World-renowned financial firm, Deloitte, says the English Premier League (EPL) remains the most lucrative and financially buoyant football league globally, and is expected to surpass the five billion euros barrier by the end of the 2017/18 season.
This is due to a massive rise in broadcast rights value, unprecedented global viewership, a new UEFA distribution system, and expanding sponsorship; making the English premiership more valuable than the leagues of France, Germany, Italy and Spain.
In its latest Annual review of football finance released in London, Deloitte revealed that the premier league’s new three-year broadcast rights cycle, which commenced at the start of the 2016/17 season resulted in an average c.45% rise in central distributions to club sides, compared with the 2015/2016 season.
Speaking with Voice of Nigeria from London, Chris Stenson, senior consultant at Deloitte Sports Business Group, said the continuous financial growth of the EPL should not be surprising, as the report also reflected a rise in wages, which rose to 3 billion euros, a double the total spent by any of the other “Big Five” leagues.
“We would expect to see another substantial increase in wages in 2016/17, with average broadcast rights distribution per club increasing by around £38m”, he said.
Premier League clubs’ combined operating profits saw a slight decrease, to €683m, with a number of clubs looking to get ahead of the competition by spending on playing talent – and consequently wages – in advance of the new broadcast cycle.
Impressively, 17 of the 20 Premier League clubs recorded an operating profit in 2015/16, and the results for 2016/17 may show every Premier League club generating an operating profit for the first time.
The average revenues of Premier League clubs competing in the Champions League were almost £400m in 2015/16.
This was mainly due to the return of Manchester United to Champions League football and the impact of the new UEFA broadcast rights cycle, which resulted in a significant increase in distributions to clubs.
The six clubs who qualified for the group stages of UEFA competitions accounted for almost 80% of Premier League clubs’ total commercial revenue in 2015/16, demonstrating the enduring commercial appeal of continental football to sponsors.
Deloitte also noted that Premier League clubs continued to lead the world in terms of transfer expenditure in 2015/16, spending over £1.3 billion (gross) on player acquisitions. Almost £900m (66%) of this was spent with overseas clubs, and £77m (6%) to acquire players from Football League clubs.
Five clubs recorded additions to player registrations in excess of £100m, including Newcastle United (£115m) despite their relegation.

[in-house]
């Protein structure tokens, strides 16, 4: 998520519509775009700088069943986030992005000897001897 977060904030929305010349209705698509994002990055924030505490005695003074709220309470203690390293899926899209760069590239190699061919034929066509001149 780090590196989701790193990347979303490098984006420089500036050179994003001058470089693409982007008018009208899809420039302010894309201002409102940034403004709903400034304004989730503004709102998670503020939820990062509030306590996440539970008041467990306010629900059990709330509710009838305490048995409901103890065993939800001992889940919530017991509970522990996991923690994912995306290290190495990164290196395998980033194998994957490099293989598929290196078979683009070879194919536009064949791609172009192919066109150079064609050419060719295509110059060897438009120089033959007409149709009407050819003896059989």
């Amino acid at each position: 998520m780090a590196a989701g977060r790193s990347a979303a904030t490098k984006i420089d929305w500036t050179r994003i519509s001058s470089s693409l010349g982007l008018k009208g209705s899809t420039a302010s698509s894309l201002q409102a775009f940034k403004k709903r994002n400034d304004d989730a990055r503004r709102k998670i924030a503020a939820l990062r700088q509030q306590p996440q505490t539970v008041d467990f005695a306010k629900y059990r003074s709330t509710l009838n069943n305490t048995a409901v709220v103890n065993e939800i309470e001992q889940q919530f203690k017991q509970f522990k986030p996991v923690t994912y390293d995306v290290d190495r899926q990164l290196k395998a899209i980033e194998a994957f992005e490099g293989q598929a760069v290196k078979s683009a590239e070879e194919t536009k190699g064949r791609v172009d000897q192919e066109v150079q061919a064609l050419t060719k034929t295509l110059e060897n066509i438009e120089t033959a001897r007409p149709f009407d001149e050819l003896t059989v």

Manchester City spent over £175m on players: a new record for a Premier League club in a single season.
Twelve clubs spent more than £50m (compared with seven clubs in 2014/15), boosted by the knowledge of significant guaranteed revenue increases in 2016/17 season, due to the Premier League’s improved broadcast rights values.
Mr. Stenson also noted that the appeal of the English game is further enhanced by its expanding global audience, powered by new broadcast rights arrangements.
“There has been significant growth in international rights values in recent broadcast rights cycles. In total, international rights are currently worth over £1 billion per season, c.40% of the total value of the Premier League’s broadcast rights values”.
He noted that Asia would play a big role in the league’s expansion.
“We expect to see further growth in the value of international rights in future cycles, and that Asian broadcasters will play a large role in this given the size of the Premier League’s fan base in Asia and the desire to watch live Premier League football.”
Following the launch of the Chinese Super League (CSL) with the backing of some of the wealthiest Chinese business concerns, some observers had warned that the dominance of the English game, and indeed the other big leagues on the financial front could be under threat.
This is due to the recent influx of quality football talent (and some of the world’s most expensive coaches) with huge monies making these transfers a reality, much to the shock of the global football fraternity.
Deloitte’s report showed that in their 2016/17 winter transfer window, Chinese Super League clubs spent more than £300m on players, more than any other league in the world and around £100m more than English Premier League clubs spent in the January 2017 European window.
But Mr. Stenson however believes the CSL still has some catching up to do, with the premiership likely to maintain its top position.
“We would not expect the CSL to displace any of the big five European leagues in the near future. There continues to be a lot of interest in China’s growing investment and influence in football, in both domestic clubs’ in playing squads inn infrastructure, and outbound overseas clubs acquisitions and sponsorships in the global game. However, there have been some significant developments in recent months, including new caps on foreign player numbers, player salaries and transfer fees, and tighter regulations on outbound mergers and acquisitions, which could constrain outbound Chinese investment in the rest of the world’s clubs and players in future seasons,” he added.